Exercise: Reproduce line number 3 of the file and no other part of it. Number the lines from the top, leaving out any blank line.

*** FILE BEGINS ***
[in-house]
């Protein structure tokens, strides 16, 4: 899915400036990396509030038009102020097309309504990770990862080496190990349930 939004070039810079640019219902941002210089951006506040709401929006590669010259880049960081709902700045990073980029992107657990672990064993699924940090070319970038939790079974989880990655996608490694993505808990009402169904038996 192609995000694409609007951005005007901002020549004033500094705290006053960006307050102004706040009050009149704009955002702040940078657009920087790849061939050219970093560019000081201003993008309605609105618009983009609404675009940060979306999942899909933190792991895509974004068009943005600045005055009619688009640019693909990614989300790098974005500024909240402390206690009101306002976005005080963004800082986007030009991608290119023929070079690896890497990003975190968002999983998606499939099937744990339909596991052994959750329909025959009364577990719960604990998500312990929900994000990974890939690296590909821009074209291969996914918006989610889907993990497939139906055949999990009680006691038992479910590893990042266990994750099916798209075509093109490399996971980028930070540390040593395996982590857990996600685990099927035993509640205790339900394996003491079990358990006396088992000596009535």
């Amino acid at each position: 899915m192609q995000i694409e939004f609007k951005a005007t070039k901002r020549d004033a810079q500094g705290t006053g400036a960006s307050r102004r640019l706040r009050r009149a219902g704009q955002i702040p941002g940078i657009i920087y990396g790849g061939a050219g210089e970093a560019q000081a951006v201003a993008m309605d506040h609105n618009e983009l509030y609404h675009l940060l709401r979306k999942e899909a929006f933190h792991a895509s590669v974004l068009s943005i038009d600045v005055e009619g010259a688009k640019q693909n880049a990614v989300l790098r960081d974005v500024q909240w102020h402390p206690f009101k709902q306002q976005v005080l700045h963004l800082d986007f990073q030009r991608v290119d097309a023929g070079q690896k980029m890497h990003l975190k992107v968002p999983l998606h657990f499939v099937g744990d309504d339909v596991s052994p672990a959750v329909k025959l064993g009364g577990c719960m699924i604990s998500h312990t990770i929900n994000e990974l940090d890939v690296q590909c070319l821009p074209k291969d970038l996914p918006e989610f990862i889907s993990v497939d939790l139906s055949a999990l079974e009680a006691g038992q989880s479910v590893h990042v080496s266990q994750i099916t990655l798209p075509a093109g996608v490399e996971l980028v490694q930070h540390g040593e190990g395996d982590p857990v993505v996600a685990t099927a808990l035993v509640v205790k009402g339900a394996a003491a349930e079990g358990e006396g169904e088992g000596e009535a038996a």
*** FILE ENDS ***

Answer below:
């Amino acid at each position: 899915m192609q995000i694409e939004f609007k951005a005007t070039k901002r020549d004033a810079q500094g705290t006053g400036a960006s307050r102004r640019l706040r009050r009149a219902g704009q955002i702040p941002g940078i657009i920087y990396g790849g061939a050219g210089e970093a560019q000081a951006v201003a993008m309605d506040h609105n618009e983009l509030y609404h675009l940060l709401r979306k999942e899909a929006f933190h792991a895509s590669v974004l068009s943005i038009d600045v005055e009619g010259a688009k640019q693909n880049a990614v989300l790098r960081d974005v500024q909240w102020h402390p206690f009101k709902q306002q976005v005080l700045h963004l800082d986007f990073q030009r991608v290119d097309a023929g070079q690896k980029m890497h990003l975190k992107v968002p999983l998606h657990f499939v099937g744990d309504d339909v596991s052994p672990a959750v329909k025959l064993g009364g577990c719960m699924i604990s998500h312990t990770i929900n994000e990974l940090d890939v690296q590909c070319l821009p074209k291969d970038l996914p918006e989610f990862i889907s993990v497939d939790l139906s055949a999990l079974e009680a006691g038992q989880s479910v590893h990042v080496s266990q994750i099916t990655l798209p075509a093109g996608v490399e996971l980028v490694q930070h540390g040593e190990g395996d982590p857990v993505v996600a685990t099927a808990l035993v509640v205790k009402g339900a394996a003491a349930e079990g358990e006396g169904e088992g000596e009535a038996a």